That is one of the main points to this Holy Gospel. St. Andrew did not remain with St. John the Baptist. The Forerunner’s task (and the task of preachers to this day) is to prepare the people for the Christ, to lead the people to the Christ, and to entrust them to Christ Jesus alone. So it was that St. John’s Baptism became the Baptism of Christ and His Spirit, and St. John’s preaching of repentance was for the forgiveness of sins because it pointed the people to the Lamb of God.
It may not have been easy for St. John to let go of his own disciples and to send them after Christ. He likely struggled with his pride and the temptation of his own self-importance. But the Word and Spirit of the Lord gave St. John the strength to carry out faithfully the duties of his office, as we have heard, for example, in this case of St. Andrew. “Behold the Lamb of God,” St. John declared. And that was all it took. From that point, St. Andrew would follow the Lord Jesus.
It’s not just a case of chasing after Him to get His autograph. St. Andrew addresses the Lord as “Rabbi” (teacher), and thereby acknowledges that he will learn all things from Jesus. Being a “disciple” in this way is more than going to classes, reading books, doing your homework, and taking exams, as though the Christian faith and life were some kind of academic pursuit or a terminal degree program. Being a disciple certainly does involve the learning of facts and the acquisition of knowledge, but that is really only one small part of discipleship.
As a disciple of Jesus, St. Andrew would learn how to live his entire life from his new Rabbi. He would be learning life itself. He would “eat, sleep, and breathe” the Way of Christ, like a new recruit in boot camp. That is what it means to be a disciple: For you now, as for Andrew then.
That is the significance of finding out where Jesus is staying, and then coming to abide with Him there. The disciples of Jesus live their entire life with Him, both day and night, 24/7. For He is the Word of God made Flesh who tabernacles with us, and as the Lamb who is sacrificed for our sins and raised from the dead, He is Himself the Temple wherein we live and abide with God.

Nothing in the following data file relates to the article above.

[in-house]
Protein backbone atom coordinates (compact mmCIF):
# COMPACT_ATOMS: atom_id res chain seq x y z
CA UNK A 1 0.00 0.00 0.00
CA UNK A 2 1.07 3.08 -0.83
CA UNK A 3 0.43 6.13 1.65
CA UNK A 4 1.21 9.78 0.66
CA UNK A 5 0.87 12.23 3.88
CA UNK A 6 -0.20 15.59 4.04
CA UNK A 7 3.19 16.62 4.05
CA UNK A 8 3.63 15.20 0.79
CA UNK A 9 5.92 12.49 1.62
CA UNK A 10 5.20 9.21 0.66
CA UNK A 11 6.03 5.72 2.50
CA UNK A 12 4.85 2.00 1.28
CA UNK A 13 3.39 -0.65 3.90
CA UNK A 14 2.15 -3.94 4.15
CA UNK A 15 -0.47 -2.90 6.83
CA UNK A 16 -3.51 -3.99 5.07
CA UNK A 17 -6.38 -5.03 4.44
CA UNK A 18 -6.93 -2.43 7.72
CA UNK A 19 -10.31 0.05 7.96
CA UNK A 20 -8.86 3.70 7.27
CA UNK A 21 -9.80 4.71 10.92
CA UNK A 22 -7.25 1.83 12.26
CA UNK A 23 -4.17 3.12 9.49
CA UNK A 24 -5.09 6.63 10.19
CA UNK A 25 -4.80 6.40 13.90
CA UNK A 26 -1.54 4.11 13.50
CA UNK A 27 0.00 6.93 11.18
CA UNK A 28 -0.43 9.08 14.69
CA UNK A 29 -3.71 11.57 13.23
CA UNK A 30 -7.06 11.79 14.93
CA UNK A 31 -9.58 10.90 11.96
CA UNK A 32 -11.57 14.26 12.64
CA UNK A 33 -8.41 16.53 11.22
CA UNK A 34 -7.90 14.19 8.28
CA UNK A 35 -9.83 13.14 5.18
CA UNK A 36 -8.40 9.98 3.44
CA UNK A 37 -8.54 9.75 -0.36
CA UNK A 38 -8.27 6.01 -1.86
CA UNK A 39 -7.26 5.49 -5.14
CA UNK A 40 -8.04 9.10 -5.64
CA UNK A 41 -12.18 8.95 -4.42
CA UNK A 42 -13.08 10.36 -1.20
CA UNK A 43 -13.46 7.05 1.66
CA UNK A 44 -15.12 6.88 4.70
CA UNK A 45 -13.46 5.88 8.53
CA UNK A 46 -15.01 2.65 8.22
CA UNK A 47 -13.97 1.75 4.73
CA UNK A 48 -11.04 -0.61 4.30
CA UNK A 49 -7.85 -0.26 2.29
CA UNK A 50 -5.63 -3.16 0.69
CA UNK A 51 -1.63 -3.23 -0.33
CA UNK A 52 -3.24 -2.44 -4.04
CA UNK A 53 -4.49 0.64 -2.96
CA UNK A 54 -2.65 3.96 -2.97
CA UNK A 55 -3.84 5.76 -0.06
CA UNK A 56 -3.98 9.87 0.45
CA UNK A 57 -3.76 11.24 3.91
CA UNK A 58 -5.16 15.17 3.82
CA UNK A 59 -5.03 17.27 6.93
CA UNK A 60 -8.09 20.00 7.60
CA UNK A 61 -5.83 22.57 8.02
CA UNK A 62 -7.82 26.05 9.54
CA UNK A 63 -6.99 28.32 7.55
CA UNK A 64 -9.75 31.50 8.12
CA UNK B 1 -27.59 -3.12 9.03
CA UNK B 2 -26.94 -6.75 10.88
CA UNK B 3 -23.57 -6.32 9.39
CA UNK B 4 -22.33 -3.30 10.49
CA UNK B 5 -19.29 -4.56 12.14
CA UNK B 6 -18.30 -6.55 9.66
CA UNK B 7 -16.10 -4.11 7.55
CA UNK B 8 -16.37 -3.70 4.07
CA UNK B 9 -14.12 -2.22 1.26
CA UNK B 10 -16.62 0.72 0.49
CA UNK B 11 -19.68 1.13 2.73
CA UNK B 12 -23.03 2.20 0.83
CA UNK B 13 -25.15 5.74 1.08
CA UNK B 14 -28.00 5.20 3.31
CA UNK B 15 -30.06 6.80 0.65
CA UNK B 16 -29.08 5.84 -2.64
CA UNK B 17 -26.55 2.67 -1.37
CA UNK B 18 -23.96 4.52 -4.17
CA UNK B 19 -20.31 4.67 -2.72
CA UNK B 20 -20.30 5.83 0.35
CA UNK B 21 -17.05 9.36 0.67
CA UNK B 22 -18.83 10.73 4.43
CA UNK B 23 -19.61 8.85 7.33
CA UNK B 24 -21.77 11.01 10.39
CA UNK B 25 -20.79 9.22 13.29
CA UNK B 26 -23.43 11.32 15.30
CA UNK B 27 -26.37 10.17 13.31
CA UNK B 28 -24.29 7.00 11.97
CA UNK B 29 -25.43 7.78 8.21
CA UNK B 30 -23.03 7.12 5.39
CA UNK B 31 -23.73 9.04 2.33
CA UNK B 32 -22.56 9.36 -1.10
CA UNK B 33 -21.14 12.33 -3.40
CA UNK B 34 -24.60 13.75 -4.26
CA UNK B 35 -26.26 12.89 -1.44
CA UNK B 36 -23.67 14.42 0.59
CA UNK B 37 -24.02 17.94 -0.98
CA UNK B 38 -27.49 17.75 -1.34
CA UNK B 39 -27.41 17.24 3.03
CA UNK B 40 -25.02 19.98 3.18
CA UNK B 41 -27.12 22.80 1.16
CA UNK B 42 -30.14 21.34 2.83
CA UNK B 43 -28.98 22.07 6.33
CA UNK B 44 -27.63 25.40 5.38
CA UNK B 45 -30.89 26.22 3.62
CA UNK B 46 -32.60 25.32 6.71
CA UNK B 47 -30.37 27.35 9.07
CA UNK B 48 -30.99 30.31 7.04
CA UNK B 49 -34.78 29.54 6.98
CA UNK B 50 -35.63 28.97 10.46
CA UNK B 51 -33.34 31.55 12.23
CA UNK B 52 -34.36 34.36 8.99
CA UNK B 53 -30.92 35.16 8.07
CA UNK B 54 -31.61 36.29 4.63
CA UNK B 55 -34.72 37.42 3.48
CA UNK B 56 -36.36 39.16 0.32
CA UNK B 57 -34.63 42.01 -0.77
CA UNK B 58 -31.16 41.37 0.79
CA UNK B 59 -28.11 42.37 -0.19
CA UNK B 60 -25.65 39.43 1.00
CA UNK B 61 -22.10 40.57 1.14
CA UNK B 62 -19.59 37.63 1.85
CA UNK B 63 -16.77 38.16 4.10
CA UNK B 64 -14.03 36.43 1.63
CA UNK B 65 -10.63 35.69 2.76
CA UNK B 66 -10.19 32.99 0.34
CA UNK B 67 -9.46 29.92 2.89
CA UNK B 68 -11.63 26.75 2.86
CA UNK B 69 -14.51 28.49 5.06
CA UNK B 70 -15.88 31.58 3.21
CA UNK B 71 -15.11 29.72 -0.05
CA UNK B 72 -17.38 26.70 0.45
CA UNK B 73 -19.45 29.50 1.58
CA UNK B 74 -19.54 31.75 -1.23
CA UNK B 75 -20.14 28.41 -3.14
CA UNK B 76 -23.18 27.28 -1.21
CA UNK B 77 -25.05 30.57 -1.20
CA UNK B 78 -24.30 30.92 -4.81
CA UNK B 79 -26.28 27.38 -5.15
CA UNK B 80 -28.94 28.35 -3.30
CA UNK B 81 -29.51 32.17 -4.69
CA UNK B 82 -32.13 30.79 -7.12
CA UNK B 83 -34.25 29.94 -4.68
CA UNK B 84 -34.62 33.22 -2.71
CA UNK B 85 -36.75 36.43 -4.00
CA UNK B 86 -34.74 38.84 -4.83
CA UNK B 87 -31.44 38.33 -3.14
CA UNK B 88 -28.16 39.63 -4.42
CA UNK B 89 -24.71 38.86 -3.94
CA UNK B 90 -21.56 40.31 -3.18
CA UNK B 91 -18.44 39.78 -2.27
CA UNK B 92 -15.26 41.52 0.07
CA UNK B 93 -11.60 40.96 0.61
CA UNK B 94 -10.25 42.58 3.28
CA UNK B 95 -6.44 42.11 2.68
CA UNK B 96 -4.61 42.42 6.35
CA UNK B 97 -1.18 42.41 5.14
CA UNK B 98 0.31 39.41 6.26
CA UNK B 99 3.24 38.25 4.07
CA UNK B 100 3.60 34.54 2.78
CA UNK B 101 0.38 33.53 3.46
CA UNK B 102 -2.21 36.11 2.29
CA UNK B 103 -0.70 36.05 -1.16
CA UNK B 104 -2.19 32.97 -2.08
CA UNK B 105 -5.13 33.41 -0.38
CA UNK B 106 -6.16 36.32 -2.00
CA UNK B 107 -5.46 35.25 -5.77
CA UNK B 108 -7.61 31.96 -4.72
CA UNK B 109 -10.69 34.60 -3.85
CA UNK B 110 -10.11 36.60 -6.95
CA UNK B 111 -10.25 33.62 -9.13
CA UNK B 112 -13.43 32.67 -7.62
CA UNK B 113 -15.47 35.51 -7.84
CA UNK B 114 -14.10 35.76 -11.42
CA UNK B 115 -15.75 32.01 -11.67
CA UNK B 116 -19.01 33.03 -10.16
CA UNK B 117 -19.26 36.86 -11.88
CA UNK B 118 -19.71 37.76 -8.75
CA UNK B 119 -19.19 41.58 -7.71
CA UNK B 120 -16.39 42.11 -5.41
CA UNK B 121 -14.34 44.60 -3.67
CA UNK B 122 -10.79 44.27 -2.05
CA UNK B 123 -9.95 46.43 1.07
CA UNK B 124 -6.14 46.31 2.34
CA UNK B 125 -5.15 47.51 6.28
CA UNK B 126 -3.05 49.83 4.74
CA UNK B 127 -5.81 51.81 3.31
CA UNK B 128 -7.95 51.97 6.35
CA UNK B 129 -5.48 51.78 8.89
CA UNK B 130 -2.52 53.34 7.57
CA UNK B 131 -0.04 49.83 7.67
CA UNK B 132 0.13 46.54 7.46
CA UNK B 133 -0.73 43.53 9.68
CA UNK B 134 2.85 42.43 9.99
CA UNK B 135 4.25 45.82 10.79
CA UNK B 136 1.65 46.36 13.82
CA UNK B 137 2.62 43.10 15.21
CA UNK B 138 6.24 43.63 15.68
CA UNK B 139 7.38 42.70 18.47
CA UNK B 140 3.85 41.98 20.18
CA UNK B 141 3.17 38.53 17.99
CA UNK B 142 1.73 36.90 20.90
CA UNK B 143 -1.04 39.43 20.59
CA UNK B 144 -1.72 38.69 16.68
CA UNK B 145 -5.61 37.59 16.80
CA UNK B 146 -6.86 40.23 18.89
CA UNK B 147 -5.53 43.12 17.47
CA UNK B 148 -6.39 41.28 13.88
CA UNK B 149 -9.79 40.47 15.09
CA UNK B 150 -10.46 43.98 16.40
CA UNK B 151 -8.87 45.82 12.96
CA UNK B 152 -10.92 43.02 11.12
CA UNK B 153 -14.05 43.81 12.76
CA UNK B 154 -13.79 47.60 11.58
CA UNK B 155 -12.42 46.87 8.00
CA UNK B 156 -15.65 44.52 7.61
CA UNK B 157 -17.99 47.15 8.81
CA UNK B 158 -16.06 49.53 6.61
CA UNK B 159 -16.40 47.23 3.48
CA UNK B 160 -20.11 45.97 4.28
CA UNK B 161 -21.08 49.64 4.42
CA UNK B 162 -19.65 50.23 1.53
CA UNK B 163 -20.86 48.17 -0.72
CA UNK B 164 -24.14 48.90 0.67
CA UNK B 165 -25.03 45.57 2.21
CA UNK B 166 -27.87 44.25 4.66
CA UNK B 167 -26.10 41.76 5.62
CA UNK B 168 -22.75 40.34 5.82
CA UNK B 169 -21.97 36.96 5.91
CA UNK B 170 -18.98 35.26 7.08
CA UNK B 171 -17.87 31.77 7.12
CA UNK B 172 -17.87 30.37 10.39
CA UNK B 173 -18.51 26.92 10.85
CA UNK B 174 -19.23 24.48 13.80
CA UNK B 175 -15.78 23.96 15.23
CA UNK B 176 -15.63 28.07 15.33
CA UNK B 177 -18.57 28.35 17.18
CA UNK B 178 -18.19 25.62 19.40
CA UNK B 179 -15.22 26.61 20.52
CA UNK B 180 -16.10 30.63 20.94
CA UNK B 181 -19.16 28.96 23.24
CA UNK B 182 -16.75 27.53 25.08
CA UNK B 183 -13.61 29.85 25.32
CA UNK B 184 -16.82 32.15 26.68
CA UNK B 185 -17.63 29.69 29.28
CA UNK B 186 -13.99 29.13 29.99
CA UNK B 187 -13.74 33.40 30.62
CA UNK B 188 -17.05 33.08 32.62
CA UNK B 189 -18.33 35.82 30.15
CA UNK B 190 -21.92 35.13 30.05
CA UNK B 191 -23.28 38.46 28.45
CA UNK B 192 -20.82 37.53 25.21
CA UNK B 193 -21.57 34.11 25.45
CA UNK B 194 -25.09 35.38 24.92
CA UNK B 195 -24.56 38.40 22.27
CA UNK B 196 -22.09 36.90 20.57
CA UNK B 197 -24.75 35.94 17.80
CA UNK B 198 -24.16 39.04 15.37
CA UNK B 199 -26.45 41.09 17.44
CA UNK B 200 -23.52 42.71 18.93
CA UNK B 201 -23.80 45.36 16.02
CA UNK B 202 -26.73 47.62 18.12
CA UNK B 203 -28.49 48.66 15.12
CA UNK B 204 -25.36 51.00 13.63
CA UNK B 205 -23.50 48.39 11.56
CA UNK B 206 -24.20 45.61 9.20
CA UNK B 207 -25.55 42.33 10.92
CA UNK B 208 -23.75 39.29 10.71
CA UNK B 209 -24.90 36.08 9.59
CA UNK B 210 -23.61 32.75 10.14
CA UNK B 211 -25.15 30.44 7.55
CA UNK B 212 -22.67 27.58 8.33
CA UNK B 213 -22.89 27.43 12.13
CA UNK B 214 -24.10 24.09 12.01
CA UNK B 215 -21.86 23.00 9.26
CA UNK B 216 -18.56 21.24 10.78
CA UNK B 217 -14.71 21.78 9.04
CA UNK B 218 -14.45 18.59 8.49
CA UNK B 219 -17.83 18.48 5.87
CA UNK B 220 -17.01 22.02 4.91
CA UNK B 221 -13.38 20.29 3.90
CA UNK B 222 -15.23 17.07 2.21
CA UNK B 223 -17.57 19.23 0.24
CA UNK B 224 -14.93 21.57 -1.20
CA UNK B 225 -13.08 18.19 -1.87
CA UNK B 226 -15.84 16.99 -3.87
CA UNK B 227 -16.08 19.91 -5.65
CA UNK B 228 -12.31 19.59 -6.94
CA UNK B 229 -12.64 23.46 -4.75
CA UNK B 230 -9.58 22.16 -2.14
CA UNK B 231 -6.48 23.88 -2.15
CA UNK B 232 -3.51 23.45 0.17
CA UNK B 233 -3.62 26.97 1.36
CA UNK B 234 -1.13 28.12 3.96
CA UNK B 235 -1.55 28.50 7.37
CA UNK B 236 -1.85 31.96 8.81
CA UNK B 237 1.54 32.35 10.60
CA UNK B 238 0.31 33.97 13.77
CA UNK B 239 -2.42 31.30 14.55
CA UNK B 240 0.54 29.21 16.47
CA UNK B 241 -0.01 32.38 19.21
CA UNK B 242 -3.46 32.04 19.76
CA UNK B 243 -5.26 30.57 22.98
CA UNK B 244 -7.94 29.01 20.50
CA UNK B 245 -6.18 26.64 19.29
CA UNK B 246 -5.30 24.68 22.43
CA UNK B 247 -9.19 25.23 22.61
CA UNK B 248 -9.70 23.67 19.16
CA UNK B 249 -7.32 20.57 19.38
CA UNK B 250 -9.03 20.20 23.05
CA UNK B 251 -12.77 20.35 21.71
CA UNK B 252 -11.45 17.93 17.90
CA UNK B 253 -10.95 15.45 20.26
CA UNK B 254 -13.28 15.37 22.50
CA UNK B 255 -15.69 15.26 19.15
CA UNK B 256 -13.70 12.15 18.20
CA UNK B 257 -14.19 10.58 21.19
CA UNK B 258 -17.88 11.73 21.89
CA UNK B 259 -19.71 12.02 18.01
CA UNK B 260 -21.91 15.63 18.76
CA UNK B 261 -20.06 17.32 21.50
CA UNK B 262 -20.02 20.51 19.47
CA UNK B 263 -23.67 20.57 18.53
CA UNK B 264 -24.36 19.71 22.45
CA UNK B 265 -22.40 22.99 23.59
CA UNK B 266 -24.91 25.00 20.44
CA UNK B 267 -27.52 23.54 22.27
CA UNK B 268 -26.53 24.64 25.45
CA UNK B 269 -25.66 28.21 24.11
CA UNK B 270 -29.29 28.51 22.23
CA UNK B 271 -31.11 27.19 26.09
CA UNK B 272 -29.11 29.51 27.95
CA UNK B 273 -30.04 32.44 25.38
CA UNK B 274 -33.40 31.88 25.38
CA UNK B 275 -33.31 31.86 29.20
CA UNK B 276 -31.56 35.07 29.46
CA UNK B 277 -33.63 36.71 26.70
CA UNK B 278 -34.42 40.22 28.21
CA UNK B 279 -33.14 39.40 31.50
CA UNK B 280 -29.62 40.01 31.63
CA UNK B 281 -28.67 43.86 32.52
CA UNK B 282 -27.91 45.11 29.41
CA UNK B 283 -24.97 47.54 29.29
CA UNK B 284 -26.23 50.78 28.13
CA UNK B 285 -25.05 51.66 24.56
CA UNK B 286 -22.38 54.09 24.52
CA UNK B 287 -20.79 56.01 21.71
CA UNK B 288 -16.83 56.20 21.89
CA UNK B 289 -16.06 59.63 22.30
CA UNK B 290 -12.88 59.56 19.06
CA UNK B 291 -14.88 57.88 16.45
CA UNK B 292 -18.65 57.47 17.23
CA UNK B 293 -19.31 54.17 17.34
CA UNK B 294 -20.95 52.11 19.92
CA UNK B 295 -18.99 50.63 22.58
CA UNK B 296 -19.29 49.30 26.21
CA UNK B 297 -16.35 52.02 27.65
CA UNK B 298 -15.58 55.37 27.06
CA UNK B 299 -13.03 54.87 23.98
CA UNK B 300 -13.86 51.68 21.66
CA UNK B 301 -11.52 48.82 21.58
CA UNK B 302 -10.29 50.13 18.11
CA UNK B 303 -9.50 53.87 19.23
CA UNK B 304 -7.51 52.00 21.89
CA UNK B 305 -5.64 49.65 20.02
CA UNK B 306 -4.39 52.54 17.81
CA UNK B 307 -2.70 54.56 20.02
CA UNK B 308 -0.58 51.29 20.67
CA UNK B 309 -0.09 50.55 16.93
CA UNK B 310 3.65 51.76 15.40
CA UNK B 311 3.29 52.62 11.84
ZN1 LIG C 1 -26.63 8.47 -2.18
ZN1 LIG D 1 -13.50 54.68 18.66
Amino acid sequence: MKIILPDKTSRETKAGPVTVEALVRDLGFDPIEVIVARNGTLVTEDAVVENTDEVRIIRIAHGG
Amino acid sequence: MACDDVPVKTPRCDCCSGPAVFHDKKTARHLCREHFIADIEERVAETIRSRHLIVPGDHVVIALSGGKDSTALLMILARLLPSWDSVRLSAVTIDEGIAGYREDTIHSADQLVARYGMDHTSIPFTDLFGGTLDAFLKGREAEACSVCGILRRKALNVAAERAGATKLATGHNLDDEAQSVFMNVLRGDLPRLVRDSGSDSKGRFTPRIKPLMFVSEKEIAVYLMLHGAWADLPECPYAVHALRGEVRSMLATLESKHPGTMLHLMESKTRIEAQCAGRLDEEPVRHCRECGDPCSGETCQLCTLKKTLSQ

Along with St. Andrew, you are called to find your entire life in Christ Jesus, to follow Him and learn all things from Him as a disciple. From the waters of your Baptism into Christ, you live and walk in the Way of the Lord in daily repentance and by faith in His forgiveness of all your sins. And you also come and see where He is staying, and you stay with Him in the House of the Lord; which is to say that you live and abide with Him within His Body, the Church.
It is within His Church that you “eat, sleep, and breathe” Christ Jesus, learning from Him, from His Cross and Resurrection, how to live and how to die by faith in His Word as a Christian. Here it is that you recall the significance of your Baptism, the door by which you first entered into His House. And here you participate in the “Household Meal” of His New Testament Passover.
As in the case of St. Andrew, following Christ Jesus and living with Him in His House is not a selfish or solitary pursuit. There is no such thing as a private Christian. Rather, as St. Andrew first sought and found his brother, Simon, seek out your family and friends; urge them to come and see and join with you in receiving the forgiveness, life, and salvation of the Christ who has come.
Do it by confessing the Word that you have heard, and by the example of your life in accordance with that Word. As you learn to live your entire life by faith in Christ, as a Christian disciple, show forth His Gospel in dealing with your neighbors. Demonstrate the same grace, mercy, and forgiveness that you receive from Christ. This most natural evangelism isn’t any sort of program; it is a way of life in the Way of Christ, just as He teaches you to live in Him. So, like St. Andrew, bring others to Jesus by bringing them to His Church, to the House where He is found in the flesh.